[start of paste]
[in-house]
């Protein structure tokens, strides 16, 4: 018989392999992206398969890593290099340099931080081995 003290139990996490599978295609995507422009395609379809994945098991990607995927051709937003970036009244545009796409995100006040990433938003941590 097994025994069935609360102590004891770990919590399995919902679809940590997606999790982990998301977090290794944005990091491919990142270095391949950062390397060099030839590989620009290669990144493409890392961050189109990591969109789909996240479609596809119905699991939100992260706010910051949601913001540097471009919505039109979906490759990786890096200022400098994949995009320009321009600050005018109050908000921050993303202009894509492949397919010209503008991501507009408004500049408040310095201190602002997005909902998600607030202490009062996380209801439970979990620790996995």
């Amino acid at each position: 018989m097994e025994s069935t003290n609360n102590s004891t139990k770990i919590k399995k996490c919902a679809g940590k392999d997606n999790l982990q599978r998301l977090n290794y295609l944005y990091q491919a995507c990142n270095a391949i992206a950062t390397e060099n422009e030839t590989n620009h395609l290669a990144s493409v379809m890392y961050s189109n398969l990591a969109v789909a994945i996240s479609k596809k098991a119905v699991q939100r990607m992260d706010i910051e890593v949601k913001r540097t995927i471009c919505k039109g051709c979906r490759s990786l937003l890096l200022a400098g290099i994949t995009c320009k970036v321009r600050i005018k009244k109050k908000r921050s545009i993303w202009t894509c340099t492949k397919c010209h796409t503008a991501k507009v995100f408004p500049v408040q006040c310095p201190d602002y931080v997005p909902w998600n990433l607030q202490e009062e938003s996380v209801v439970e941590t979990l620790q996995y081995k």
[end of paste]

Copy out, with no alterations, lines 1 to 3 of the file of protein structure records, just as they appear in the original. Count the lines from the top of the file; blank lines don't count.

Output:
[in-house]
């Protein structure tokens, strides 16, 4: 018989392999992206398969890593290099340099931080081995 003290139990996490599978295609995507422009395609379809994945098991990607995927051709937003970036009244545009796409995100006040990433938003941590 097994025994069935609360102590004891770990919590399995919902679809940590997606999790982990998301977090290794944005990091491919990142270095391949950062390397060099030839590989620009290669990144493409890392961050189109990591969109789909996240479609596809119905699991939100992260706010910051949601913001540097471009919505039109979906490759990786890096200022400098994949995009320009321009600050005018109050908000921050993303202009894509492949397919010209503008991501507009408004500049408040310095201190602002997005909902998600607030202490009062996380209801439970979990620790996995």
């Amino acid at each position: 018989m097994e025994s069935t003290n609360n102590s004891t139990k770990i919590k399995k996490c919902a679809g940590k392999d997606n999790l982990q599978r998301l977090n290794y295609l944005y990091q491919a995507c990142n270095a391949i992206a950062t390397e060099n422009e030839t590989n620009h395609l290669a990144s493409v379809m890392y961050s189109n398969l990591a969109v789909a994945i996240s479609k596809k098991a119905v699991q939100r990607m992260d706010i910051e890593v949601k913001r540097t995927i471009c919505k039109g051709c979906r490759s990786l937003l890096l200022a400098g290099i994949t995009c320009k970036v321009r600050i005018k009244k109050k908000r921050s545009i993303w202009t894509c340099t492949k397919c010209h796409t503008a991501k507009v995100f408004p500049v408040q006040c310095p201190d602002y931080v997005p909902w998600n990433l607030q202490e009062e938003s996380v209801v439970e941590t979990l620790q996995y081995k």